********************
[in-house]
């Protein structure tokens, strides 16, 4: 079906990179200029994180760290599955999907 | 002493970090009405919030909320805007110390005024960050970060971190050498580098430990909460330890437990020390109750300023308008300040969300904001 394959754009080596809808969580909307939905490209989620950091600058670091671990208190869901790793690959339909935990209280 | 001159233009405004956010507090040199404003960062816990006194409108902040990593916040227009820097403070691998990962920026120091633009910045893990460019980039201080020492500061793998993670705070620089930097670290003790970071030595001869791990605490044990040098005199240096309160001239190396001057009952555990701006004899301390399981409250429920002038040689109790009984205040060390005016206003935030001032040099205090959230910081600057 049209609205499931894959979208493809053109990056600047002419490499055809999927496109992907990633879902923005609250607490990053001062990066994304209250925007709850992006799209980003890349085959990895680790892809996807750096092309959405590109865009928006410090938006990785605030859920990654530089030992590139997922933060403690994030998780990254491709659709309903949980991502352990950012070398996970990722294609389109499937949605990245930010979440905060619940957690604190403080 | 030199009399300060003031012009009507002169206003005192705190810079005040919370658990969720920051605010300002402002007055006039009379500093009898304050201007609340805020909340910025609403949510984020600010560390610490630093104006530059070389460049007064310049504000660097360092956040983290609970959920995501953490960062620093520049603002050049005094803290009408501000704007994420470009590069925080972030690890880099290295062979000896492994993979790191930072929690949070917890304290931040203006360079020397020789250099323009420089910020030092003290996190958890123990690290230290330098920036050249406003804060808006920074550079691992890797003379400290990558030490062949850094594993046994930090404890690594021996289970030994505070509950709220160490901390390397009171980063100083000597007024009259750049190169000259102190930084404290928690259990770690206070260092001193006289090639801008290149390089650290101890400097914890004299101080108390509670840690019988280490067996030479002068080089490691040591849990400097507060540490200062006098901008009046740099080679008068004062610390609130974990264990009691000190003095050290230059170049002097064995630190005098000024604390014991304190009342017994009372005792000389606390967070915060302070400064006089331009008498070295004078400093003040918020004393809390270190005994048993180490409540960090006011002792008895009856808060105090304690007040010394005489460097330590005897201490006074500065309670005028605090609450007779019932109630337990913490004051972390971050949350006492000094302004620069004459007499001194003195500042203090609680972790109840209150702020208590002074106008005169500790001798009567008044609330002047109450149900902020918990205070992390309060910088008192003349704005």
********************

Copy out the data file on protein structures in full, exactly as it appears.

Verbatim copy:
[in-house]
């Protein structure tokens, strides 16, 4: 079906990179200029994180760290599955999907 | 002493970090009405919030909320805007110390005024960050970060971190050498580098430990909460330890437990020390109750300023308008300040969300904001 394959754009080596809808969580909307939905490209989620950091600058670091671990208190869901790793690959339909935990209280 | 001159233009405004956010507090040199404003960062816990006194409108902040990593916040227009820097403070691998990962920026120091633009910045893990460019980039201080020492500061793998993670705070620089930097670290003790970071030595001869791990605490044990040098005199240096309160001239190396001057009952555990701006004899301390399981409250429920002038040689109790009984205040060390005016206003935030001032040099205090959230910081600057 049209609205499931894959979208493809053109990056600047002419490499055809999927496109992907990633879902923005609250607490990053001062990066994304209250925007709850992006799209980003890349085959990895680790892809996807750096092309959405590109865009928006410090938006990785605030859920990654530089030992590139997922933060403690994030998780990254491709659709309903949980991502352990950012070398996970990722294609389109499937949605990245930010979440905060619940957690604190403080 | 030199009399300060003031012009009507002169206003005192705190810079005040919370658990969720920051605010300002402002007055006039009379500093009898304050201007609340805020909340910025609403949510984020600010560390610490630093104006530059070389460049007064310049504000660097360092956040983290609970959920995501953490960062620093520049603002050049005094803290009408501000704007994420470009590069925080972030690890880099290295062979000896492994993979790191930072929690949070917890304290931040203006360079020397020789250099323009420089910020030092003290996190958890123990690290230290330098920036050249406003804060808006920074550079691992890797003379400290990558030490062949850094594993046994930090404890690594021996289970030994505070509950709220160490901390390397009171980063100083000597007024009259750049190169000259102190930084404290928690259990770690206070260092001193006289090639801008290149390089650290101890400097914890004299101080108390509670840690019988280490067996030479002068080089490691040591849990400097507060540490200062006098901008009046740099080679008068004062610390609130974990264990009691000190003095050290230059170049002097064995630190005098000024604390014991304190009342017994009372005792000389606390967070915060302070400064006089331009008498070295004078400093003040918020004393809390270190005994048993180490409540960090006011002792008895009856808060105090304690007040010394005489460097330590005897201490006074500065309670005028605090609450007779019932109630337990913490004051972390971050949350006492000094302004620069004459007499001194003195500042203090609680972790109840209150702020208590002074106008005169500790001798009567008044609330002047109450149900902020918990205070992390309060910088008192003349704005």